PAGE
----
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Fresh out of college -- Job Ideas?

BoDEAN

Cabo Wabo Express
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May 4, 2002
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I am currently finishing my CFI training. I am currently looking for places/ideas on building hours to get me into the commuters. I have a BS in Aviation Science, Commercial Pilot Certificate (Airplane Single/Multi Engine Land and
Instrument Airplane), and about 320 total hours.

My question is this. What are some of the best places on the web to get exposure to jobs where I can build hours? Also, does anyone have any tips they could pass along? I need about 500 total hours to get in with American Eagle, then I plan on moving to American Airlines (I had an internship with them). I look forward to getting my CFI, but right now, I just want to be working in the aviation industry and getting some more exposure, and possibility building hours. I am working a regular job, and miss the hours that I got in college.


Any tips, advice, websites would greatly be appreciated. BTW- This is my first post on the forums, so I want to say Hello to everyone =)
 

Wiggums

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Finish your CFI and then get a job instructing. You'll be glad you did when you figure out that Eagle isn't hiring for a long time no matter how many hours you have.

Welcome to the real world.
 

FlightTraker

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Get the instructing job. That is about all you can get for now. Getting a job at an airline with 500 hours won't happen for quite awhile, if ever again. Right now there are alot of pilots on the street with lots of hours and jet time that can't find work. So be an instructor. It is a great learning experience, and you will be getting flight time.


FlightTraker
 

sweptwingz

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Gobs
You have several options...

You have several options to explore for time building as a low
time commercial pilot. Some of these include:

1. Pipeline patrol

2. Ag Flying

3. Aerial Photography (ASCS farm survey)

4. Banner Towing

5. Sightseeing rides

6. Instruction


In my opinion, your best bet right now is to get your CFI and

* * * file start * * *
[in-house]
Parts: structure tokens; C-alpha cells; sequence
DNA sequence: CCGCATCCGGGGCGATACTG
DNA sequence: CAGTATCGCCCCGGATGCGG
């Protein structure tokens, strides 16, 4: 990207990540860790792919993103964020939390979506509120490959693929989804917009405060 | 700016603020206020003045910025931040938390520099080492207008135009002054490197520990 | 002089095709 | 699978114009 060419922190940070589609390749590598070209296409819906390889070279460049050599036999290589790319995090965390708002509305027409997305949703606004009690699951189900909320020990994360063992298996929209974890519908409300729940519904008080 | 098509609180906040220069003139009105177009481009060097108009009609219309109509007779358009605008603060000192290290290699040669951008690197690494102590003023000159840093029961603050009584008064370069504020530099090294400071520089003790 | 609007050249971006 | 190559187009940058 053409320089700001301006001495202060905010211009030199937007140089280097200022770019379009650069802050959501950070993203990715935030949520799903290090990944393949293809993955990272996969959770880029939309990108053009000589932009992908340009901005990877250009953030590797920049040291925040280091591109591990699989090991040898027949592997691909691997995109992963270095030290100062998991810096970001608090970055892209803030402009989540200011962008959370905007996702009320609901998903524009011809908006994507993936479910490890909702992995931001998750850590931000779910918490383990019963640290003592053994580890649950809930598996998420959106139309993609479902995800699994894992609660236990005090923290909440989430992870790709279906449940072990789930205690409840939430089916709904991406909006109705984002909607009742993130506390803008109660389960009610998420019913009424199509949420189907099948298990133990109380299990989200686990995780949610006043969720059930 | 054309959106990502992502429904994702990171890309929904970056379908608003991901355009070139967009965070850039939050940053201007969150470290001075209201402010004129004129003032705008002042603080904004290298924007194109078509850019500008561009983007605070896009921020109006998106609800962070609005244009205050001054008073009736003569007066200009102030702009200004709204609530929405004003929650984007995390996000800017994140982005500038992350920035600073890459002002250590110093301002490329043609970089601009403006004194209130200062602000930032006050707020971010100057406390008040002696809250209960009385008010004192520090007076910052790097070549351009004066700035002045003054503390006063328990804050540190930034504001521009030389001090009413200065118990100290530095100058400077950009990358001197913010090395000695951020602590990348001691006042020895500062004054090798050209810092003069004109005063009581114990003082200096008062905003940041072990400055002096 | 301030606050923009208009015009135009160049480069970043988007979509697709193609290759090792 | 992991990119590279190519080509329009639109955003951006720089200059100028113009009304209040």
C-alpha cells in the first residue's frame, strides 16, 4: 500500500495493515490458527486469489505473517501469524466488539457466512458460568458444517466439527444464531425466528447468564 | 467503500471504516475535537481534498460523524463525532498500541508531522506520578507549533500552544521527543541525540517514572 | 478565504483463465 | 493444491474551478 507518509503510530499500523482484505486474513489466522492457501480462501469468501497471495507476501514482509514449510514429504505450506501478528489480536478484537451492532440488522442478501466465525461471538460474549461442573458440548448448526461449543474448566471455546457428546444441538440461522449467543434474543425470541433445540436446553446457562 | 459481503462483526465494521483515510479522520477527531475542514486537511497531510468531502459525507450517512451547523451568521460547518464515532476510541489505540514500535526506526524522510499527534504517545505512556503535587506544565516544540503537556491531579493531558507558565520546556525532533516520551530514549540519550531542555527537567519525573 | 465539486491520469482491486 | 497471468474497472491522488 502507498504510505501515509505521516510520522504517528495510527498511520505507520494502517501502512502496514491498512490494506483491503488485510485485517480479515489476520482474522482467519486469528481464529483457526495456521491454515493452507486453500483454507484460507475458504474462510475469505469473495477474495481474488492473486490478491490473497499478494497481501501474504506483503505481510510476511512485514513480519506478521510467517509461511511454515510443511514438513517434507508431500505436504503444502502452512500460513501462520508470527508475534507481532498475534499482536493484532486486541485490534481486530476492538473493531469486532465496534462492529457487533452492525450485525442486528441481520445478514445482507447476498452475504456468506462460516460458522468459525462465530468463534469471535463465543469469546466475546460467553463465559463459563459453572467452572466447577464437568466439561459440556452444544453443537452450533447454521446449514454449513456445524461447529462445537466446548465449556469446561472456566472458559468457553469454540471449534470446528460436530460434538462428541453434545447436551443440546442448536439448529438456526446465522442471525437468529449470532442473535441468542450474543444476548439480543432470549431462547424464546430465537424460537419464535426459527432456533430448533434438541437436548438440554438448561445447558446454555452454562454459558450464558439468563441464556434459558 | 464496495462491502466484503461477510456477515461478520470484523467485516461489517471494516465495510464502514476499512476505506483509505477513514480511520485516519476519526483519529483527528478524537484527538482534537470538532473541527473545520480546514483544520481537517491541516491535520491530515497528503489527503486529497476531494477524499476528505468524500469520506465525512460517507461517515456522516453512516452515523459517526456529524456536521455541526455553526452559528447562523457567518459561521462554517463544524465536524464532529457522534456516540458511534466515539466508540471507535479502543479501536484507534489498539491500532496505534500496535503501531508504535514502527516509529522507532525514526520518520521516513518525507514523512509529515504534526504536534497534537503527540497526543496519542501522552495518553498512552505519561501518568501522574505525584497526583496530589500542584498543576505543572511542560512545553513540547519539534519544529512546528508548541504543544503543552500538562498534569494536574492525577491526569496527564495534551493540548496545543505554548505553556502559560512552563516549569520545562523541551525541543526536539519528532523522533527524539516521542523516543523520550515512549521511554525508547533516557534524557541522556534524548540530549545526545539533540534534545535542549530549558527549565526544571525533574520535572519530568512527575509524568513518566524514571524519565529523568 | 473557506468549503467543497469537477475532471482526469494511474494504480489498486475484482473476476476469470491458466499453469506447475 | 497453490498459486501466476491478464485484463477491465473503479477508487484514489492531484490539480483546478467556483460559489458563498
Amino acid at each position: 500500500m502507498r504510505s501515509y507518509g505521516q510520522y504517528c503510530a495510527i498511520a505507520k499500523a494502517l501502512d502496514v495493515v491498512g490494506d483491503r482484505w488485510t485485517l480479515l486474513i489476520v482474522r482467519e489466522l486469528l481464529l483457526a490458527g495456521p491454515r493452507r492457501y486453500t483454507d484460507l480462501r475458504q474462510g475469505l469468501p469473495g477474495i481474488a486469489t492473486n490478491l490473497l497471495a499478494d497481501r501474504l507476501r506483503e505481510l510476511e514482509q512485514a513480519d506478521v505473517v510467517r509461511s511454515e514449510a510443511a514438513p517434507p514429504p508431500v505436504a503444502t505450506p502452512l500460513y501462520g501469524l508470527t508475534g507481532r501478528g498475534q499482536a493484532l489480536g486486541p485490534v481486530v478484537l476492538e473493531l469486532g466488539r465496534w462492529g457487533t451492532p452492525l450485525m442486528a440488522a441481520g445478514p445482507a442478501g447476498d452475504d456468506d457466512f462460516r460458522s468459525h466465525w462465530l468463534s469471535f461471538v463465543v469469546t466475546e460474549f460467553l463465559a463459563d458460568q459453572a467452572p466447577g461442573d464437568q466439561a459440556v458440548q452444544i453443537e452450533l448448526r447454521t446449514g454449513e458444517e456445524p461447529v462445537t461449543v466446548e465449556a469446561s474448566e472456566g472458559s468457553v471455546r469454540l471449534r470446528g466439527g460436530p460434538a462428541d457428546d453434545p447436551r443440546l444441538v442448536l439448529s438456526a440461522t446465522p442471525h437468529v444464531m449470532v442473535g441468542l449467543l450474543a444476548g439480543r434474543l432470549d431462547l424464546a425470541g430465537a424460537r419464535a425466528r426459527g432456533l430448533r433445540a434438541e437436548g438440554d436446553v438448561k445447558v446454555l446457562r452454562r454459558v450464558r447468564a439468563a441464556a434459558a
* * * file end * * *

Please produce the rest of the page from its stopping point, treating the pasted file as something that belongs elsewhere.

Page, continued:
instruct. You can always use it as a "back up" system
during lean times. By the way...this IS the lean times as far
as hiring goes. Good luck to you.
 
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1900cpt

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Not to be rude, but how do you think you will be able to get on with eagle with 500hrs?!? If its a bridge program, with all the guys/gals furloughed...i dont see it happening.

As everone else said, get the cfi and teach for a while, it is experince that you will not get any other way. There are also all the things that sweptwingz listed.

Good luck.....

1900cpt
 

BoDEAN

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My internship with American Airlines brought my requirements with Eagle down :p
 

Floyd94

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*****
...not to mention a drive through attendant... the golden arches is always a great place to start a career!!
 

Ty Webb

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First of all, congratulations on your graduation and your accomplishments to date. Unfortunately, as I am sure you are aware, you managed to hit the job market at one of the lowest possible points in the cycle.

I was as lucky as you, back in 1990. The guys who graduated the year ahead of me went right to the regionals. A few even went into the F/E seat at Pan Am. Then, Braniff shut down. And Eastern. And Midway. And the "feeders", which is what we called them- Midway Connection, Eastern Express, etc. and all of a sudden, there were over 10,000 seasoned airline pilots, who were even taking jobs flying cancelled checks and flight instructing. Pretty depressing stuff. I actually went a few years without flying at all.

Then, little by little, around 1995 or 1996, things started moving again. My friends who had been lucky enough to hire into one of the few regionals were starting to talk about upgrading, after 3 years in the right seat of a B1900 . . . . . Soon, things were going fast and furious, and jobs were more and more plentiful. Eagle, by the way, shot me down in 1996- wouldn't even interview me, because my 1500tt/500multi wasn't "competitive". One year later, they were running ads in NEWSPAPERS saying, "Pilots! If you have 1000tt and 100 multi, American Eagle wants to talk to you"!

The irony of ironies is that, in May of 1990, I had moved to FL, and that summer I sat out on the beach in the afternoons, studying for the F/E writtens. Then, in 1998, I found myself on the same beach, studying the ATP written . . . . too funny.

Anyway, what's the moral of the story here? Well, don't know that there is one, but if you want a flying job in this market, you're going to have to do a lot more than send out resumes blindly. You're going to have to network hard, and be willing to make a pest of yourself.